Since it was my travel companion's first time to Japan, I was determined to help her sample as many types of Japanese cuisine as possible - omurice, curry, takoyaki and ramen were ticked off (along with ubiquitous bento and onigiri in our morning convenience store runs - and breakfast foods). Next up: udon, okonomiyaki and, of course, sushi.

TOKYO 2014


Located at the very end of Shinjuku's Kabukicho, you have to go down a narrow flight of stairs to reach Tsurutontan, to then be greeted by a long queue of people stretching up the stairs if you're unlucky. Once you make it inside the black leather couches of the 'official' seating area, you can admire the classy, dark furnishings with hints of that exuberant kabuki-inspired colour and design. They also look like they had an excellent bar - though neither of us were up to drinking at that point. This was a long wait but definitely worth it.

The place specialises in gigantic bowls of udon of all flavours. And I mean - gigantic. Bibs were provided, if that gives you any idea. On a freezing winter night, the vivid flavours of the hayashi (hashed beef) udon (a winter special) and the warmth of the udon and broth hit the spot in an indescribable way. It wasn't bad value either - one serving was only about 1500Y. You can also buy prepackaged udon flavouring and noodles at the checkout counter.

Again, this was a situation where each customer must order at least one item on the menu, though thankfully we could order dessert (which were of the 'traditional Japanese' variety). I got Cissy to try the warabi mochi that I ate too much of in Kyoto last year. It will be a long time before I eat it again but I still recommend it (in sparing quantities).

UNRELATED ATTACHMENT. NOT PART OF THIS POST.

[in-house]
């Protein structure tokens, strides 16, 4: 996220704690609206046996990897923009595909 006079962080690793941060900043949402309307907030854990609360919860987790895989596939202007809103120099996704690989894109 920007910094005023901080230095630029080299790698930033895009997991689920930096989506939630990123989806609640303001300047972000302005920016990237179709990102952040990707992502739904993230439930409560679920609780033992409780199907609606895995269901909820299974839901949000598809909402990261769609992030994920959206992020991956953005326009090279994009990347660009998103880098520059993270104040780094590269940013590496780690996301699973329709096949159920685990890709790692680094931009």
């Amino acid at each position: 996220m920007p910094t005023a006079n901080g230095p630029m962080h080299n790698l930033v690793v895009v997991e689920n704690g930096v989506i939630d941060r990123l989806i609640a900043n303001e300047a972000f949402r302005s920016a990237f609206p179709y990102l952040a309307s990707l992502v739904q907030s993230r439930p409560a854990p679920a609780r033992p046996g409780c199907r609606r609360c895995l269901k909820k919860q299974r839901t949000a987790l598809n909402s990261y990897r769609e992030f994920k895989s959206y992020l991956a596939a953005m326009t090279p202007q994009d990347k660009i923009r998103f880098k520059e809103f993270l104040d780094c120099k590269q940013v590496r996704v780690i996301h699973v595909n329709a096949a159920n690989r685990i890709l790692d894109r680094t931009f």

Restaurants in Roppongi Hills have to match the upscale vibe of the place, as you might expect. Arata is all dark, glossy wood and dimly lit interiors - a great place for a date - and the chefs and waiters have a cute custom of shouting 'irrashaimase' in chorus with every new customer's arrival and departure...and then periodically shouting something incomprehensible (which another chef would shout a reply to). It was probably a signal that the food was ready for the waiter but Jenny and I joked he was yelling out updates about his grilling process, to which the waiters would reply with 'WELL DONE!'...because that was what it started to sound like. We were seated at the counter and could therefore see our chef work at Arata's distinctive robata grill.

The okonomiyaki was really good - creamy because of the cheese but the charred bottom added crunchiness and a bit of textural interest. This did take a long time to arrive - around 20 minutes - but we were warned about this beforehand and so had plenty of time to chat and for the huge chunks of ice in our drinks to melt (my Yuzu squash was unexpectedly fizzy...though I'm not sure what I expected. I definitely preferred the sip of Cissy's Momo Ringo I had).

The casserole rice of crab and salmon roe somehow managed to be both bland and salty at the same time - specifically, the rice was bland and crab pieces were very salty, even after being mixed. The creamy salmon roe mellowed out the flavours somewhat and gave it a fragrant seafood taste but still...a strange dish.


A little nook on the bottom level of Tokyu Shopping Centre, with rows upon rows of fresh food vendors right behind you may not seem like the best or most romantic place for an 'authentic' sushi meal (which you may associate with a tiny one-lane shop...usually accompanied by a three hour queue and TripAdvisor sticker on the door) but a small sacrifice of ambiance is rewarded with amazingly fresh sushi (even late in the day) at a great price in a much more convenient location than Tsukiji itself.

Apparently, the bulk of Uoriki's business is supplying fresh seafood to supermarkets...from Tsukiji, so you may be stumbling upon the gems of the fish markets anyway. Not being a sushi connoisseur or a huge fan of seafood, everything tasted fresh and was made on the spot with deft speed by our chef and, unlike a certain sushi place in Tsukiji, there is no 1.5 hr queue to get in (that being said...if you haven't visited 寿司大 Sushi dai and you love may still be worth the wait just so you can compare). Watch out for the wasabi bombs hidden under the fish though.

uoriki kaisen sushi, sushi, tokyo, food, japan, sketch and run